Health Care Reform and WITTs and YOYOs

March 31st, 2012 at 3:13 am

Re the SCOTUS’s review of the health care reform case this week:

We don’t know where they’ll come out, and speaking of health care, it’s not healthy to be wringing hands and rending garments until their decision comes out in June.  I suppose until then we can comfort ourselves with smart analyses like this one from health economist David Cutler.  I noted the court’s confusion re externalities here, and Cutler expands on that and other examples of how poorly some of the justices appeared to understand the critical differences between health care and other product markets.

To his credit, Cutler breaks this down to WITTs v YOYOs*:

Follow this logic, and the destination is clear: we are not a society, but a collection of individuals. Don’t tell insurers to pool the healthy and sick; that is too dicey. Don’t worry about uncompensated care; it’s our constitutionally given right to pass on our costs to others.

There’s also an international dimension to all this.  While recognizing that markets and laws are not the same across advanced economies, is it not at all relevant that every other advanced economy a) achieves comparable if not better health outcomes to ours and spends much less, and b) has either mandates, pooling, or regulations that perform similar functions (see here for overview)?  I’m all for US exceptionalism, but common sense would dictate that such a sentiment is less inviting when the outcome is waste of resources and millions of uninsured.

*We’re-in-this-together vs. You’re-on-your-own.

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4 comments in reply to "Health Care Reform and WITTs and YOYOs"

  1. Seth says:

    “… such a sentiment is less inviting when the outcome is waste of resources and millions of uninsured”

    Less inviting to whom? One man’s ‘waste of resources’ is another man’s ‘healthy profit margins’ and ‘large salary, ample bonus and lavish stock options award’.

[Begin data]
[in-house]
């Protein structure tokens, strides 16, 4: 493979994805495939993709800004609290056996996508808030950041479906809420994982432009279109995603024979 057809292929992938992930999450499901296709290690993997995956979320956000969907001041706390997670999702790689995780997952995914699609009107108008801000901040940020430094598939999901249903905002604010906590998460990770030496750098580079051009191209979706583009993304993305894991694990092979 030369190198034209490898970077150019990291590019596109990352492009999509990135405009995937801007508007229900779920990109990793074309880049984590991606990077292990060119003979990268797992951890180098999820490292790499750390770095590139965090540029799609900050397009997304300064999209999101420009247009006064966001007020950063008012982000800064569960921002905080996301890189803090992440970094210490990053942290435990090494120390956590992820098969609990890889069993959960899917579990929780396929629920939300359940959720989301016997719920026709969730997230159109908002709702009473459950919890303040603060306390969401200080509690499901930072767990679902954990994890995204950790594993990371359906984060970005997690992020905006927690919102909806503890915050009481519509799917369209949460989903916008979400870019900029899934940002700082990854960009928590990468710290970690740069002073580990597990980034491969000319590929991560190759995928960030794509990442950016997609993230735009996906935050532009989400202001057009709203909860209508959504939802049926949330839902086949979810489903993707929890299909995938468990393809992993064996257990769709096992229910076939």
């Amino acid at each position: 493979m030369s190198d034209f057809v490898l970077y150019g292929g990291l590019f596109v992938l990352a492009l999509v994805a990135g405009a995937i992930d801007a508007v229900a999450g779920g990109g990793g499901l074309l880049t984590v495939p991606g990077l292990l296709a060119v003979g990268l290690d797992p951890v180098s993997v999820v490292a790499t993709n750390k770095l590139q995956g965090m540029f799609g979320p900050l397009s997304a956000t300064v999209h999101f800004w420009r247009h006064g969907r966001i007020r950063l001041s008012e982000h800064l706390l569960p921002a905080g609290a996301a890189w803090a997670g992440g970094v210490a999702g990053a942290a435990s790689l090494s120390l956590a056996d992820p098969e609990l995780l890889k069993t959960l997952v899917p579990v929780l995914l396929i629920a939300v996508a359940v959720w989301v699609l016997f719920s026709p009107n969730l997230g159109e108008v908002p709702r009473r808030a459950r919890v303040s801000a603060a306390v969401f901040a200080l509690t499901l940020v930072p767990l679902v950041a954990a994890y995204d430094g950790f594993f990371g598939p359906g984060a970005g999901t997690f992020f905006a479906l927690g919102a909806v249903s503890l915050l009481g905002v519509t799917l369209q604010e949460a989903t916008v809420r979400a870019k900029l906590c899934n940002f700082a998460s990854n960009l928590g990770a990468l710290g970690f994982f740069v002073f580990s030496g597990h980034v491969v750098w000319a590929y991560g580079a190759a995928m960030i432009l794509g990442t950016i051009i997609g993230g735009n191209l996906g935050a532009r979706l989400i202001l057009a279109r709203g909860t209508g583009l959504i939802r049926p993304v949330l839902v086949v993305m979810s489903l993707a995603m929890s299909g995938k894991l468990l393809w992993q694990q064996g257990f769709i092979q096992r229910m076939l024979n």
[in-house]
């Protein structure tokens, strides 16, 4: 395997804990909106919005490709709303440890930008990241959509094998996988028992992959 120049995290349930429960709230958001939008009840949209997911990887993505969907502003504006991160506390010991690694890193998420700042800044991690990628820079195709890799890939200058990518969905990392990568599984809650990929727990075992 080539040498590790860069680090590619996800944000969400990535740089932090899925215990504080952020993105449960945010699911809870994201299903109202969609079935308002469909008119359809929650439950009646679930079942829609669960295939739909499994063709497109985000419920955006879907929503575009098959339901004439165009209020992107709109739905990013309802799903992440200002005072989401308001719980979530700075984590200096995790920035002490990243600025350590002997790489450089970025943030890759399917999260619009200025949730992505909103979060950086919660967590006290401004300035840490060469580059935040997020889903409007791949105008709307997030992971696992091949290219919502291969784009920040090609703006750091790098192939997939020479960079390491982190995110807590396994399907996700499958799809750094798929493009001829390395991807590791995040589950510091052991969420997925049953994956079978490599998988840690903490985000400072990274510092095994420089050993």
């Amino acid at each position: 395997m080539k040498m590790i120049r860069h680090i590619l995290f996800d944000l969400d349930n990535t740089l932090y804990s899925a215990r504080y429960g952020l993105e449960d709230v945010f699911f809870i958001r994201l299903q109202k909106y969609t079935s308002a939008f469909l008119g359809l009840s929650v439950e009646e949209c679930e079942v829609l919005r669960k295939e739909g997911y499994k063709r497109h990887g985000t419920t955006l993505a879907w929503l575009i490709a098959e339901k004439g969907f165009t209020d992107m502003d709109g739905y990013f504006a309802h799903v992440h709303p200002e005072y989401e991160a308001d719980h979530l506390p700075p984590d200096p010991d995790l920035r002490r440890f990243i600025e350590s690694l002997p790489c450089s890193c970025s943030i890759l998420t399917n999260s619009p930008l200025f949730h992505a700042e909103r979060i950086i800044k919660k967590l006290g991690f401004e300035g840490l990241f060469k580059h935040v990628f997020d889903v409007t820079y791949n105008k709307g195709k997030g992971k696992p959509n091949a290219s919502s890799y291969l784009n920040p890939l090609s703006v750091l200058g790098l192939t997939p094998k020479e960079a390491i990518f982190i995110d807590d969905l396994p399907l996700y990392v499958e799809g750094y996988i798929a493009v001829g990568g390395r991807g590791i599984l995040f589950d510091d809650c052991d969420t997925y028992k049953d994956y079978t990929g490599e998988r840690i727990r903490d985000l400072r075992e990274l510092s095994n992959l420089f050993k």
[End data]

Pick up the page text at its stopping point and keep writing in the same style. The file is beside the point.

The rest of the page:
Guess which one has political power in these United States?


  2. Robert says:

    With regard to the “mandate” included in the Affordable Care Act (“ACA”), I find it interesting that some of the questioning by some Justices (e.g., what does broccoli have to do with anything?) failed to grasp what I believe to be the most important dimension of the mandate provision. In my view here’s the main issue — because of the social contract we have embraced as a nation from our founding to support the general welfare of our country’s population, we now fail in our societal contract with each other if we allow a minority of our citizens (i.e., those choosing to forego maintaining health insurance for themselves and their families) to impose their economic burden upon all other U.S. citizens when they need health care and can’t afford it. And yes, in the process, this same minority affects interstate commerce — for which the U.S Congress has ample powers under the Constitution and prior Supreme Court decisions to enact legislation such as the ACA.


  3. save_the_rustbelt says:

    It is not the function of the Supreme Court to practice economics, to realign us with other developed nations or to add a “nice things” clause to the Constitution (as in “if it is a nice thing it must be constitutional”).

    Competent legislators may do so within the bounds of the Constitution, but it is not the function of the Court.


  4. Michael says:

    I dream of a world where conservatives would be content with leaving me alone. In reality, they want me to die in a ditch while they watch and place bets on the moment of my passing.


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